Pop-up parks to curb teen violence in Mpls. met with applause – and some skepticism.
Minneapolis’ renewed efforts to tackle juvenile crime began this week with a series of “pop-up parks” aimed at getting teens off the streets.
In Jordan Park on Tuesday evening, families gathered to play yard games, draw with sidewalk chalk and jump rope on the second day of pop-up festivities involving free food, music and games.
The remaining pop-up parks will take place at various locations across the city for the next eight weeks from 4 to 9 p.m. every day but Sunday. Volunteers from the city parks and recreation agency bring a truckload of games and activities aimed at getting 12- to 17-year-olds together with neighbors and away from the violence on many city streets.
About three-quarters of the events will be held in north Minneapolis, which consistently records higher violent crime rates than the rest of the city. They’ll be held at existing recreational facilities, areas that are perceived as dangerous for kids or on vacant lots and blocked-off streets where there are no parks nearby.
Many North Side residents still reeling from a fatal shooting in broad daylight on Sunday applauded the program Monday, but said the real problem comes after dark and after the temporary facilities shut down.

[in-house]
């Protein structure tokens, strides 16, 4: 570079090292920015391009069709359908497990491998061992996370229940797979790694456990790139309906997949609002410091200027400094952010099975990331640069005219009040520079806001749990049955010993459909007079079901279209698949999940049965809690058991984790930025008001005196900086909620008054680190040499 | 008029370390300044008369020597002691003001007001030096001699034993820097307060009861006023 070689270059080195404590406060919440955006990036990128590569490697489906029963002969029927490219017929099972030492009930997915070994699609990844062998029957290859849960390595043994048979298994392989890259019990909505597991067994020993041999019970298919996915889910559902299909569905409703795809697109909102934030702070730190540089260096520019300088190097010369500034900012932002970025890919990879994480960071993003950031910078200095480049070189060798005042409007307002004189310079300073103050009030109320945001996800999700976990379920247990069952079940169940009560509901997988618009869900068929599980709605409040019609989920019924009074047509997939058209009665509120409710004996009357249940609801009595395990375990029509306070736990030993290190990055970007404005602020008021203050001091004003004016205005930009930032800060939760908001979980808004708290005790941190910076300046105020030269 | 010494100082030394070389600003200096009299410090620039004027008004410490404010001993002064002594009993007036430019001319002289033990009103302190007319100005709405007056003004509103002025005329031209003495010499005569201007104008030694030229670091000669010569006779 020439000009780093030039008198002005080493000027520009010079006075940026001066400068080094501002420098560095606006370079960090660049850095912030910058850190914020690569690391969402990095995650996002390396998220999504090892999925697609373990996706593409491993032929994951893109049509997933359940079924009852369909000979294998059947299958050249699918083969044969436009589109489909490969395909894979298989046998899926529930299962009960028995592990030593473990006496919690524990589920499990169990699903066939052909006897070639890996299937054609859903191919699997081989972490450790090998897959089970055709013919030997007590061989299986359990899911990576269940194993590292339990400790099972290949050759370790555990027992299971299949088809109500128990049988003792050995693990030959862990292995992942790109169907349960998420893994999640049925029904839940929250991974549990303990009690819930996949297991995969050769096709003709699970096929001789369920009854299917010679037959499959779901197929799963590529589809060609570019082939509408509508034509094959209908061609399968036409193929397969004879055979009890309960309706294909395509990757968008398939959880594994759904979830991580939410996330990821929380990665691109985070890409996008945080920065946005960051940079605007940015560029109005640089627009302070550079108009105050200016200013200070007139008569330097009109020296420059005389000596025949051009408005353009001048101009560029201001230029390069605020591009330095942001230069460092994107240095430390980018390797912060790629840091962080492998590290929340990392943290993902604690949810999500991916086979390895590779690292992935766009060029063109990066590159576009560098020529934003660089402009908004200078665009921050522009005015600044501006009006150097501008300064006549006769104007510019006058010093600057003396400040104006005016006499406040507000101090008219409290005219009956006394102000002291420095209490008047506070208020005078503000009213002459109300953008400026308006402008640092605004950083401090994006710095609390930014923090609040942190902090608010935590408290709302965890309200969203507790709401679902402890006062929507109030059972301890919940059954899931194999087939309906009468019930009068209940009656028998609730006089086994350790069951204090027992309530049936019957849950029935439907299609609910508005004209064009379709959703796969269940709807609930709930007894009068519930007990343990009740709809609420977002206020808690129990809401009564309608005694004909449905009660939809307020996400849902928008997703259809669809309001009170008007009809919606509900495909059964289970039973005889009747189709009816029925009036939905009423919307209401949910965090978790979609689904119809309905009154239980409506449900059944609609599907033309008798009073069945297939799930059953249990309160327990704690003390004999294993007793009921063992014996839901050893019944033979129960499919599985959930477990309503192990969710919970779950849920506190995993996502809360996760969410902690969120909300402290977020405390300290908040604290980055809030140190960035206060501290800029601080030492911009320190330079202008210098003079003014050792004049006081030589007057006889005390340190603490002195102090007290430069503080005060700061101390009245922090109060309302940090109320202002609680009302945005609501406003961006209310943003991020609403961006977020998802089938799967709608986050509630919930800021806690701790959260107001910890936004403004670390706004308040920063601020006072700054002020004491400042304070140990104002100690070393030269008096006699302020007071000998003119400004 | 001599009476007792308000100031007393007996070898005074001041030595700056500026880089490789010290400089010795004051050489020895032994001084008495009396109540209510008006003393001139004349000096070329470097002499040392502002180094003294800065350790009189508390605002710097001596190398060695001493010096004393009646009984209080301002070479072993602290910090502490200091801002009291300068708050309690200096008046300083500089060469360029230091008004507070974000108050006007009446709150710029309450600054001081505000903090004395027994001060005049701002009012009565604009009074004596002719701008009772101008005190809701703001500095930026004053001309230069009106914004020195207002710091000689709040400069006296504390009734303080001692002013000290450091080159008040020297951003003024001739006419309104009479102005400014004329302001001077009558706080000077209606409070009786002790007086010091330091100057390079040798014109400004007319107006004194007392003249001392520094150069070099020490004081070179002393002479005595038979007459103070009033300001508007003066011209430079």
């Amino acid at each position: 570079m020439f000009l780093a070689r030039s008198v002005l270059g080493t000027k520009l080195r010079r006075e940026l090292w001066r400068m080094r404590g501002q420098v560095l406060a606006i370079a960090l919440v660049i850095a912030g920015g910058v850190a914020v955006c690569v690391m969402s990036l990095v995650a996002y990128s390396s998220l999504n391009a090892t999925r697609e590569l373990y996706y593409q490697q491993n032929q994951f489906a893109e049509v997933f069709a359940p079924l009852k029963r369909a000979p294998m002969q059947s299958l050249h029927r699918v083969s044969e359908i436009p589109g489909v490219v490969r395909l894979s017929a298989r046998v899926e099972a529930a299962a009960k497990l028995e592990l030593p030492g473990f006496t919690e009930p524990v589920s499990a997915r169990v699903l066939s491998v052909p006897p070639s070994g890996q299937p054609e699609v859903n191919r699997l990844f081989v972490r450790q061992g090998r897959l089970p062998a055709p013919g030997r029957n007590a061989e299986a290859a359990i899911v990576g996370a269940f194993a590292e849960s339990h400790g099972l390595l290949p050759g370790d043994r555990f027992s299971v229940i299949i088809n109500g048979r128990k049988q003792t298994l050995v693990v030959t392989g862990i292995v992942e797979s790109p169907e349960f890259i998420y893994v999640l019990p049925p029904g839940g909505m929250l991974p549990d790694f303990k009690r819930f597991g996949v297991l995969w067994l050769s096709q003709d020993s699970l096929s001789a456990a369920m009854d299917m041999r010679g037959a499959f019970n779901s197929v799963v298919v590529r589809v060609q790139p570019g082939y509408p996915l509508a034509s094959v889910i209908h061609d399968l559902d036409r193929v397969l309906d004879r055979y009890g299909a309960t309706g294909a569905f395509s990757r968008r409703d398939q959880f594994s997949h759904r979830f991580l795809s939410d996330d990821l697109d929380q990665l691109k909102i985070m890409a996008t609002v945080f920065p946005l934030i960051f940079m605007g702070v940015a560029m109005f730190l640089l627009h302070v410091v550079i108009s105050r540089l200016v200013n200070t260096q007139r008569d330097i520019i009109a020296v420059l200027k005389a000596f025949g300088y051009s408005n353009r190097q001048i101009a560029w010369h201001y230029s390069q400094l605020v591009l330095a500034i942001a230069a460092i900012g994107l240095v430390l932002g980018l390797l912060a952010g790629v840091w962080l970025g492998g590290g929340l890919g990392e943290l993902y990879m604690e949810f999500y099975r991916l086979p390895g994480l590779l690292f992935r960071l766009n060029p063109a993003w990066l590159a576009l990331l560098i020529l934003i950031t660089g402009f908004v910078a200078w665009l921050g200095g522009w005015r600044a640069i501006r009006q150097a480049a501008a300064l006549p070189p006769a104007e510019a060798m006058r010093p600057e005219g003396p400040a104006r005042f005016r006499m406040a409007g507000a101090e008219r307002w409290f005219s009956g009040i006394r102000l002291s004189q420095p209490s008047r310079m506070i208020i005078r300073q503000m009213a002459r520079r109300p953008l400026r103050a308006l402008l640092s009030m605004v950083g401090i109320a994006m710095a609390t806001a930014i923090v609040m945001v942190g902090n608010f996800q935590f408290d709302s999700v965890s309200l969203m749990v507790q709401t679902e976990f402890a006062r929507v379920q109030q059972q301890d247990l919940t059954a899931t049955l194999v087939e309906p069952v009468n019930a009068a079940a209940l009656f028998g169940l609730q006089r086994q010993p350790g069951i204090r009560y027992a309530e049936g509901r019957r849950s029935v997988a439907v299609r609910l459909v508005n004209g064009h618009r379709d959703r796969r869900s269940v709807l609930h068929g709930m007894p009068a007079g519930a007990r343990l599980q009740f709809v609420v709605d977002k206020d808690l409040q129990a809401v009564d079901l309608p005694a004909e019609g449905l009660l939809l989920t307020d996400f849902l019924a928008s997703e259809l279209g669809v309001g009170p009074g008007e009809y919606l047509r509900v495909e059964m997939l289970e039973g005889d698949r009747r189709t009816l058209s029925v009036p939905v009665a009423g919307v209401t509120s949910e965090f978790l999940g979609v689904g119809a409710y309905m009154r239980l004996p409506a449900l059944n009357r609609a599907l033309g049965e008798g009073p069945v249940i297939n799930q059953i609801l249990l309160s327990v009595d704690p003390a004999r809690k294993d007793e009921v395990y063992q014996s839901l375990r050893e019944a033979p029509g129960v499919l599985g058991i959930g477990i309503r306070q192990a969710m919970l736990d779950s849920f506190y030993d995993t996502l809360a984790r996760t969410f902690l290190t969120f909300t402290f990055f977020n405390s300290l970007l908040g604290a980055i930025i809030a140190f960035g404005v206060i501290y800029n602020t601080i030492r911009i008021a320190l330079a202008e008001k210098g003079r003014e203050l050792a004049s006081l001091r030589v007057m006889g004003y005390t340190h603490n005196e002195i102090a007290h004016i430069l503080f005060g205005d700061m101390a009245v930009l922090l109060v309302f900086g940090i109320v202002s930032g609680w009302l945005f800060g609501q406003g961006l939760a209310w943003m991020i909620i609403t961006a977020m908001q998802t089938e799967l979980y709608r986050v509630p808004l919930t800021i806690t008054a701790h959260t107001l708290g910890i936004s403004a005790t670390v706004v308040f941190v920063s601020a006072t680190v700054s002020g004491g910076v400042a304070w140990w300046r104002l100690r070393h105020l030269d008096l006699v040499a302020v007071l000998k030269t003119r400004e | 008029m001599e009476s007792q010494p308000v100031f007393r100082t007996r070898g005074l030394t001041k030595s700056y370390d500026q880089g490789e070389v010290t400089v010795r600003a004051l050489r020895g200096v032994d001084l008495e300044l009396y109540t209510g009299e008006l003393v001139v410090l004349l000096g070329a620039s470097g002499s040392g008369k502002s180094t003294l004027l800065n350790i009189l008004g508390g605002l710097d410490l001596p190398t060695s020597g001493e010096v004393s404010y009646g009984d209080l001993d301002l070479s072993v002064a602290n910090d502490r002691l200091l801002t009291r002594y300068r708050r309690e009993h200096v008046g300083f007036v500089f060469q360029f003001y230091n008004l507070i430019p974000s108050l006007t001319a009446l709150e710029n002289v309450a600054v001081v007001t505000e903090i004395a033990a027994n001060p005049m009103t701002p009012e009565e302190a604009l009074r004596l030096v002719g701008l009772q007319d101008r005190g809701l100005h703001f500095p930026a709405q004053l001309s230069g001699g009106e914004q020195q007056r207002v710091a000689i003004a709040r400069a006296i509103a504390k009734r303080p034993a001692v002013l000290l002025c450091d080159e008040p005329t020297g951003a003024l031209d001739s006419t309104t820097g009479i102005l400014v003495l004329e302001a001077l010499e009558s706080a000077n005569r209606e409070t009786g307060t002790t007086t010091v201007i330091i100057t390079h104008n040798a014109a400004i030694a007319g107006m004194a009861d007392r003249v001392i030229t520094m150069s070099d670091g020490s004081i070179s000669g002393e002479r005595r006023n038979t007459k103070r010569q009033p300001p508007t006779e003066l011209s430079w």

Engaging teens after 10 p.m. and enforcing the city curfew would be a more beneficial crime deterrent, said resident Shuleka Luckey. “I want to be able to walk the streets at night,” she said.
Last year, Minneapolis police made 180 juvenile arrests for violent crime that included offenses such as aggravated assault, domestic aggravated assault and robbery. Juvenile victims of these crimes were more than double that number, according to police data.
City officials hope these parks will encourage neighbors to get to know one another and invest in their communities.
“What we know from research is that when kids don’t have anything to do that’s social and positive, they’ll find antisocial and negative things to get involved in,” said Sasha Cotton, Minneapolis Youth Violence Prevention coordinator.
One goal for the pop-up parks is to connect kids with at least one caring adult who can act as a mentor and help them make good choices. Informal mentorships can often have the most impact, Cotton said.
On Tuesday, resident Yushica Bryant and her family took turns playing double Dutch on the sidewalk. The pop-up park event gave her family access to activities — like a jump rope — that they may not otherwise have at home. “We haven’t double Dutched in years,” Bryant said.
Pop-up events can help build community and provide fun — even if only for a day — but will do little to solve the problem of juvenile violence, said youth social worker Sarah Klouda. “It’s a start,” she said, but teenagers probably won’t go to an area outside of their immediate neighborhood because it can be dangerous.
Leaving the area “could be a life or death situation for those kids,” said Klouda, a case manager at Teens Alone. “That sounds extreme, but it’s their reality.”
Cotton, who spearheads the pop-up parks program, said the parks will be located in a range of communities so kids don’t necessarily have to cross into an area where they feel uncomfortable. “We’re really trying to carve out a space for them to do whatever it is that they want,” Cotton said, “as long as it’s positive and pro-social.”
Liz Sawyer • 612-673-4648